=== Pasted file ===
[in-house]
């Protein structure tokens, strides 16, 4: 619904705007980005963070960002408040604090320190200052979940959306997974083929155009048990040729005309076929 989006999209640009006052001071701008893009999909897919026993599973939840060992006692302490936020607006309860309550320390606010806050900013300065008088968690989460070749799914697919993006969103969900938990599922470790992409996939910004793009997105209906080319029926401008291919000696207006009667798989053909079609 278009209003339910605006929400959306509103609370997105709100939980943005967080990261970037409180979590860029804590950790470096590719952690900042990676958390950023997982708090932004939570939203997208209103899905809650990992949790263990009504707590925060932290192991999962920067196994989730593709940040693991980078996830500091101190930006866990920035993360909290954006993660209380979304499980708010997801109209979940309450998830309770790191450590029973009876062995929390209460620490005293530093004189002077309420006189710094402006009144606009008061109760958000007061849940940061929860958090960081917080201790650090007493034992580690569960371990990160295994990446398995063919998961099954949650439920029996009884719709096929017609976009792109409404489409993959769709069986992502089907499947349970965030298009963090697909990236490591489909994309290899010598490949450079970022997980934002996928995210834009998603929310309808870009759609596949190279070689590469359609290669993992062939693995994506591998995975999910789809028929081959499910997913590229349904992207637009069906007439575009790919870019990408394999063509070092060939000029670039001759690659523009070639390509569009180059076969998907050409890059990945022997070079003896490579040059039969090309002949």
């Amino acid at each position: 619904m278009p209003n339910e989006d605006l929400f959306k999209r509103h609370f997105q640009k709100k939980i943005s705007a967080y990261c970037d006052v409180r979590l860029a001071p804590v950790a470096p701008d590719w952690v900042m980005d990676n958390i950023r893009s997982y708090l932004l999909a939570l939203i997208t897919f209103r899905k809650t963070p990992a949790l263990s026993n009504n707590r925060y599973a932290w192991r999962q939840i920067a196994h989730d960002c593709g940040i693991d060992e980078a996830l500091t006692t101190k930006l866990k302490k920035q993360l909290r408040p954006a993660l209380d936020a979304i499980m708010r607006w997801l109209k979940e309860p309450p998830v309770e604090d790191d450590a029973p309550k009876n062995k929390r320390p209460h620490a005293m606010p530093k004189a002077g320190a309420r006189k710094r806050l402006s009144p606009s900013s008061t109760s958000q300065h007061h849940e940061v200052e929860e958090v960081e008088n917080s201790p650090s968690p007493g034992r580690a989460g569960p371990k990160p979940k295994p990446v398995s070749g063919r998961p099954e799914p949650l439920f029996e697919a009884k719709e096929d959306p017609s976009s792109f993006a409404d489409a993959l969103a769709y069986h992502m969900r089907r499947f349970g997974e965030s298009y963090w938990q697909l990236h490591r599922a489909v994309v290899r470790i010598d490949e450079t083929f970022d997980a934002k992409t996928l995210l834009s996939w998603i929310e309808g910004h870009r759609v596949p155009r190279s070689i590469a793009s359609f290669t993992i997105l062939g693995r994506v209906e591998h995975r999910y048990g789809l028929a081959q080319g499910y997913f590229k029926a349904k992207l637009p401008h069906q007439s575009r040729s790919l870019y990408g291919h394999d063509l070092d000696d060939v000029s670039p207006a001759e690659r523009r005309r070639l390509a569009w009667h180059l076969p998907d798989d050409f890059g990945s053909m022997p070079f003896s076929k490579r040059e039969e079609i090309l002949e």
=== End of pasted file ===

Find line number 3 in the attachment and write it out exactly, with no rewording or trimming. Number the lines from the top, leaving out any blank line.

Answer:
């Amino acid at each position: 619904m278009p209003n339910e989006d605006l929400f959306k999209r509103h609370f997105q640009k709100k939980i943005s705007a967080y990261c970037d006052v409180r979590l860029a001071p804590v950790a470096p701008d590719w952690v900042m980005d990676n958390i950023r893009s997982y708090l932004l999909a939570l939203i997208t897919f209103r899905k809650t963070p990992a949790l263990s026993n009504n707590r925060y599973a932290w192991r999962q939840i920067a196994h989730d960002c593709g940040i693991d060992e980078a996830l500091t006692t101190k930006l866990k302490k920035q993360l909290r408040p954006a993660l209380d936020a979304i499980m708010r607006w997801l109209k979940e309860p309450p998830v309770e604090d790191d450590a029973p309550k009876n062995k929390r320390p209460h620490a005293m606010p530093k004189a002077g320190a309420r006189k710094r806050l402006s009144p606009s900013s008061t109760s958000q300065h007061h849940e940061v200052e929860e958090v960081e008088n917080s201790p650090s968690p007493g034992r580690a989460g569960p371990k990160p979940k295994p990446v398995s070749g063919r998961p099954e799914p949650l439920f029996e697919a009884k719709e096929d959306p017609s976009s792109f993006a409404d489409a993959l969103a769709y069986h992502m969900r089907r499947f349970g997974e965030s298009y963090w938990q697909l990236h490591r599922a489909v994309v290899r470790i010598d490949e450079t083929f970022d997980a934002k992409t996928l995210l834009s996939w998603i929310e309808g910004h870009r759609v596949p155009r190279s070689i590469a793009s359609f290669t993992i997105l062939g693995r994506v209906e591998h995975r999910y048990g789809l028929a081959q080319g499910y997913f590229k029926a349904k992207l637009p401008h069906q007439s575009r040729s790919l870019y990408g291919h394999d063509l070092d000696d060939v000029s670039p207006a001759e690659r523009r005309r070639l390509a569009w009667h180059l076969p998907d798989d050409f890059g990945s053909m022997p070079f003896s076929k490579r040059e039969e079609i090309l002949e």